Actor Val Kilmer is 48. Singer Paul Westerberg is 48. Rock musician Scott Ian (Anthrax) is 44. [Any relation to Janis Ian? — Ed.] Actress Gong Li is 42.
Also Born on December 31, But Died in the Interim: Jacques Cartier, explorer (1491). Charles Cornwallis, general (1738). Henri Matisse, artist (1869). Elizabeth Arden, beautician, business executive (1878). Gorge C. Marshall, general and cabinet member (1880). Simon Wiesenthal, writer, activist (1908). John Denver, entertainer [Crummy pilot, too. — Ed.] (1943).
The Bidness of Show:
On December 31st, 1943, a near-riot of bobby-soxers in Times Square in New York greeted Frank Sinatra's singing engagement at the Paramount Theater.
In 1947, singing cowboy Roy Rogers married Dale Evans.
In 1961, the Beach Boys played their first gig in Long Beach, California. They earned $300.
In 1969, Jimi Hendrix's Band of Gypsys [sic] made its debut in New York.
In 1972, the MC5 played its last gig, in Detroit. They were paid $200. [Compare to The Bleach Bozos above, in 1961. Or the Angry Samoans getting $75.00 to play The Cuckoo's Nest, in 1978. Is there no justice or decency? — Ed.]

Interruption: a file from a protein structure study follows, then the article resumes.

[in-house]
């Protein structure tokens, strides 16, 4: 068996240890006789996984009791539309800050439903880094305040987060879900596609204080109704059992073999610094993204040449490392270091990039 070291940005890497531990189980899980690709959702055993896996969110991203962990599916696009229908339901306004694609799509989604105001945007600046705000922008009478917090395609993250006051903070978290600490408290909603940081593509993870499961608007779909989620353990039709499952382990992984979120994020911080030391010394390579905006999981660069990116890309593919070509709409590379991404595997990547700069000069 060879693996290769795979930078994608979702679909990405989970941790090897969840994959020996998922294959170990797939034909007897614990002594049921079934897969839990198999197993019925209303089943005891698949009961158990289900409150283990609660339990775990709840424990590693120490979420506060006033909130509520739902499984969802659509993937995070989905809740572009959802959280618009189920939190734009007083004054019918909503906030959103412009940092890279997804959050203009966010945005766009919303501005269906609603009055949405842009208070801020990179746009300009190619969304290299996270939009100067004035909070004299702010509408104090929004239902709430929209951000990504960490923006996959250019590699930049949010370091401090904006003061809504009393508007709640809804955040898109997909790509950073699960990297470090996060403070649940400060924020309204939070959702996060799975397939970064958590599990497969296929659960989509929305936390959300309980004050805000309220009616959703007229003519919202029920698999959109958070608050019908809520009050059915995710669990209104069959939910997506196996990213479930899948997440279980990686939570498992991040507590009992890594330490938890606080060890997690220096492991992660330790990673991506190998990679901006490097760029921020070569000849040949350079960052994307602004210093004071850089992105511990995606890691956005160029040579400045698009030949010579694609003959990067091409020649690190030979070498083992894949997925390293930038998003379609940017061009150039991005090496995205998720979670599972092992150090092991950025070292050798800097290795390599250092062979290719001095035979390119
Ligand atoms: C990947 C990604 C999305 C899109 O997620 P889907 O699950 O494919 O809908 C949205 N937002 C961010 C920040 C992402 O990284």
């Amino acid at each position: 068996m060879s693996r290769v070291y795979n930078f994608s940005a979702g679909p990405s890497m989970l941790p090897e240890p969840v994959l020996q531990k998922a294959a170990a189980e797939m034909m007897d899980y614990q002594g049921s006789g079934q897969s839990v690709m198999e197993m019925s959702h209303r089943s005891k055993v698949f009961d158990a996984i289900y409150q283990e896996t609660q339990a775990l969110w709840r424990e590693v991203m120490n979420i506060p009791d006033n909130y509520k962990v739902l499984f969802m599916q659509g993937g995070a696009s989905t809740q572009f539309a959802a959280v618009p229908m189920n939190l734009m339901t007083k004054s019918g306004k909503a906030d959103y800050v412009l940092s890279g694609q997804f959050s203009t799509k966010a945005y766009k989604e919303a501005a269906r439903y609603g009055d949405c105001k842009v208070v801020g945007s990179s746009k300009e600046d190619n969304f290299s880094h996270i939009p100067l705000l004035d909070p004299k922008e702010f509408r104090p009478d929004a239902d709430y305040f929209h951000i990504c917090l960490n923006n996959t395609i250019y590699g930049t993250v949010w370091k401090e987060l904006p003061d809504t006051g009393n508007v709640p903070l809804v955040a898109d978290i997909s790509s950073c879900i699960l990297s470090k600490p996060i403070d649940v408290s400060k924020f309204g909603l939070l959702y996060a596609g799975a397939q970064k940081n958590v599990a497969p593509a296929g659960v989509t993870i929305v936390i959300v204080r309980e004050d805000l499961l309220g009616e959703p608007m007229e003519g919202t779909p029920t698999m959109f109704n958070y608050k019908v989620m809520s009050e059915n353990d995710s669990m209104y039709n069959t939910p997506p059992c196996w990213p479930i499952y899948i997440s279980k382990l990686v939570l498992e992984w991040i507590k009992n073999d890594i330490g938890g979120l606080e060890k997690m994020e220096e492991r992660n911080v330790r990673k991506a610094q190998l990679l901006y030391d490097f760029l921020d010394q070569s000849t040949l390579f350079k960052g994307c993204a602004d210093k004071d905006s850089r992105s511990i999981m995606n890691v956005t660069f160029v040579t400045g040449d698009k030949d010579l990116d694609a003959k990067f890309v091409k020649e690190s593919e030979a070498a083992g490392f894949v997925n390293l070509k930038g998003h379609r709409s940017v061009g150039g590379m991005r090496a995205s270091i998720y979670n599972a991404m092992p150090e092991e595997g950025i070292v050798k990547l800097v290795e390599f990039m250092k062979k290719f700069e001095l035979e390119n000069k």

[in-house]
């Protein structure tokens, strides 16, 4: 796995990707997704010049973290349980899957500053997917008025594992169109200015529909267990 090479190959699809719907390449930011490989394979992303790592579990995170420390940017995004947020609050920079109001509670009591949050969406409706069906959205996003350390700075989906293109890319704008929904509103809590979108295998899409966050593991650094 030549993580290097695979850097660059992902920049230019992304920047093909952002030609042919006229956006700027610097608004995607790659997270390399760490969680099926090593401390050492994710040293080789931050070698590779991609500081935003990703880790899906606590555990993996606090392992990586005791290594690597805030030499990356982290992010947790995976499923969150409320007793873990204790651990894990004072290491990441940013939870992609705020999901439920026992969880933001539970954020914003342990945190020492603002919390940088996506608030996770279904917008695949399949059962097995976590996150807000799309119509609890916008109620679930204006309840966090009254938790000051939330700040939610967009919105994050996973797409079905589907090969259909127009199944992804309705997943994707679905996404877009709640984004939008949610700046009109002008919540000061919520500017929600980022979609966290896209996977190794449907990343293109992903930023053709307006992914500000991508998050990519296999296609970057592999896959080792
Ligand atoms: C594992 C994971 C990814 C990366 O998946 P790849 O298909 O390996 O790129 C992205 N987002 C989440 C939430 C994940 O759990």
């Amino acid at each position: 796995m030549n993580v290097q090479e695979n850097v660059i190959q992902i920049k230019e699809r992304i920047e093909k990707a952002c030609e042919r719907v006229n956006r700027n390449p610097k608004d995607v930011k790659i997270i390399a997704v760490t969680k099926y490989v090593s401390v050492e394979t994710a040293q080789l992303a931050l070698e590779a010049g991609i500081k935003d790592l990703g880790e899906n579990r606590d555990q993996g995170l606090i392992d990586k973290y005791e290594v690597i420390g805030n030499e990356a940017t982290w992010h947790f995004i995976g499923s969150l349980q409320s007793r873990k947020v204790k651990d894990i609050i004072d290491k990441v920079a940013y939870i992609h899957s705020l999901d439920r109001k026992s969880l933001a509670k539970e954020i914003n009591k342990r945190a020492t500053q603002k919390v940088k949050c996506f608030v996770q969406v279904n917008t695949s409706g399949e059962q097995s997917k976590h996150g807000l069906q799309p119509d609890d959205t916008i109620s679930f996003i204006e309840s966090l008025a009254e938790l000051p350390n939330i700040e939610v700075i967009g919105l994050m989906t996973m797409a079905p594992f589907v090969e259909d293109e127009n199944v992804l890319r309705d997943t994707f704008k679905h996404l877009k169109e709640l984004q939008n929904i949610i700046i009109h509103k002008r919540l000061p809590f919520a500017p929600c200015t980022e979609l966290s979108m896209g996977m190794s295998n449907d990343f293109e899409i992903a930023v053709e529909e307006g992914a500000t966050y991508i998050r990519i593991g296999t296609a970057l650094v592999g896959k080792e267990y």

In 1973, AC/DC made their concert debut in Sydney, Australia.
In 1982, Little Steven Van Zandt of Bruce Springsteen's E Street Band got married in Asbury Park, New Jersey. Percy Sledge and Little Richard performed "When A Man Loves A Woman" at the reception. [Excuse us, but did his bride have a name? — Ed.]
In 1984, drummer Rick Allen of Def Leppard lost his left arm in a car crash near his home in England. Allen stayed with the band, using a special drum kit. [Did he ever find his left arm? — Ed.]
In 1985, singer Rick Nelson, 45, was killed when fire broke out aboard a DC-3 that was taking him to a New Year's Eve performance in Dallas. His fiancee and five other people were also killed. [Free basing or heater malfunction? You decide. And why were they in a DC-3? Cheap? — Ed.]